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Santorini γ: The Red Beach

Today we're going to leave Christmas and its excesses behind and return to Santorini! On our fourth day, we woke up early, driving to Akrotiri in the south to see two of the most raved-about attractions on the island: the ruins of a Minoan Bronze Age settlement and the Red Beach.

Although fascinating, the site at Akrotiri isn't nearly as well preserved as some of the ruins we've been lucky enough to wander through, such as Angkor Wat, Pompeii or Ephesus. Suffice to say imagination is really needed to reconstruct the ancient bustling civilisation, since most of the finds, such as pottery and mosaics, are housed miles away from Akrotiri in a museum in Fira. It might be a question of budget, but even replicas of these mosaics and pots in situ would have made the site come to life and made for a much more exciting visit. If you're a budding classicist, however, I would still recommend a trip to the site. Finally, unlike the three sites mentioned, a warehouse-like shelter has been built around Akrotiri, and the air inside is unsurprisingly incredibly stuffy and close. Luckily, the sea is but a few steps away!

After the heat of the archaeological site, the sea breeze was our salvation, gently whipping at our faces as we climbed the hill. Suddenly, the Red Beach loomed into view. A cliff overhanging a bay, its rusty scree bleeds into the sand below, staining the beach and its shallows red. I'd just been time travelling, skipping back a few thousand years to visualise the Minoan settlement. Now I felt like I'd been on a voyage through space: this barren, copper-coloured landscape could have come straight out of Star Wars or The Martian.

We took one look at the swimmers who scuttled out of the surf covered in brackish seaweed from head to toe, damp hair caked in black and red sand, and resolutely decided not to take a dip, preferring to wander further along the beach, where bright red faded to blacks and greys with a russet tinge.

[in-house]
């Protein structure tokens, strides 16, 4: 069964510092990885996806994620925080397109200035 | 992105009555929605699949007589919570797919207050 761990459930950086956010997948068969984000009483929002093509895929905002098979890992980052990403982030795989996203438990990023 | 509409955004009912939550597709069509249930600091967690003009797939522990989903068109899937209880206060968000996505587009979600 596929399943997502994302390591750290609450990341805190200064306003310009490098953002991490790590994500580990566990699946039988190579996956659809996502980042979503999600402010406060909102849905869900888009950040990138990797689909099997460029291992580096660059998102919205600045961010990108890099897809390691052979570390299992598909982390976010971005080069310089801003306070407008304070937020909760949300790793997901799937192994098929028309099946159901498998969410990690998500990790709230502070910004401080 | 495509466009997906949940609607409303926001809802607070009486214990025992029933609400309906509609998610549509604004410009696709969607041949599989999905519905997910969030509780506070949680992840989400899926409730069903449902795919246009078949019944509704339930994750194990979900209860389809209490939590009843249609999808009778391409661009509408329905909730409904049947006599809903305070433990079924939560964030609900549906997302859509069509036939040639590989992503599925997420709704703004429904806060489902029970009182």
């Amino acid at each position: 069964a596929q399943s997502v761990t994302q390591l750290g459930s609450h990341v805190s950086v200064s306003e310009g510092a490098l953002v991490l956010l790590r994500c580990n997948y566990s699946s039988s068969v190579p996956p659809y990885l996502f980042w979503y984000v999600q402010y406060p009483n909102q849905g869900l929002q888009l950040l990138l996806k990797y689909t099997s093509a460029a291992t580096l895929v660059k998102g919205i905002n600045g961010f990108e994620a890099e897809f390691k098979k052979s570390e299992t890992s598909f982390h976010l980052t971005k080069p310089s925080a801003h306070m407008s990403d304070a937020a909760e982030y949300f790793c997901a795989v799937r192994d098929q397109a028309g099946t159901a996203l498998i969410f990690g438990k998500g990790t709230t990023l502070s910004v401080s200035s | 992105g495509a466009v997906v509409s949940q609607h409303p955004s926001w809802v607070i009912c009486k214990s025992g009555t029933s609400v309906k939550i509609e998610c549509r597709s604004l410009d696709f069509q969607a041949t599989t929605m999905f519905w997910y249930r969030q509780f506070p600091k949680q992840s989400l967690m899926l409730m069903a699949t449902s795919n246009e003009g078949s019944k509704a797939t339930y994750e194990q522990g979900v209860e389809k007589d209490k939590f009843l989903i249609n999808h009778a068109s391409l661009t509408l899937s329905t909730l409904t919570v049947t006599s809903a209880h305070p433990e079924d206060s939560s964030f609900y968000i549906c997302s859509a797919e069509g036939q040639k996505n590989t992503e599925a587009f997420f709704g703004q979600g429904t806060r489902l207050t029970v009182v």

Mysterious doors set into the side of the rock sparked a flurry of questions. Could they be fishermen's homes, cave dwellings hollowed out into the cliff? Maybe they led to nowhere and everywhere, like the doors in Monsters Inc. And what on earth did the electrical cables connect to, jutting out into the salty air? Sadly, this was one enigma that remained unsolved.

Sweaty and the soles of our feet coated in sand, we clambered back up to the road where we enjoyed some ice cream before taking a cab back to the hotel. There, we showered and had a swim before dinner in nearby Imerovigli.

One of the things I found the most interesting about Santorini was that many of the island's restaurants, tonight's included, try their best to cater to their wealthy guests by imitating Michelin-star cuisine, but mostly fall short of the mark. Other than Selene, the only eateries really worth writing home about are the small tavernas who stay true to homely Greek cooking. I felt that many of the other restaurants would have been far better had they presented their food simply, with prices to match. There's no denying that the food in Santorini is good for the most part, using fresh ingredients - but the way in which it's served can feel overblown and veer towards the pretentious. Then again, I suppose this is what happens when an island becomes a tourist magnet to this degree.

Though you might feel swindled when you're paying through the nose for a pseudo-Michelin experience, you quickly realise that you're really shelling out for a comfortable view of the sunset. And oh my, what a sunset it is. 

The days in Santorini are all too easily whiled away. There's a lot of adventures to be had if you want to go looking for them, and even if you don't, hours can easily pass with a good book in your hand in the shade. Our day at Akrotiri zipped by, and all too soon I was tucked up in bed, dreaming of a small fishing village on a red shore, six millennia ago.

If you've missed my earlier posts on Santorini, you can catch up here: 
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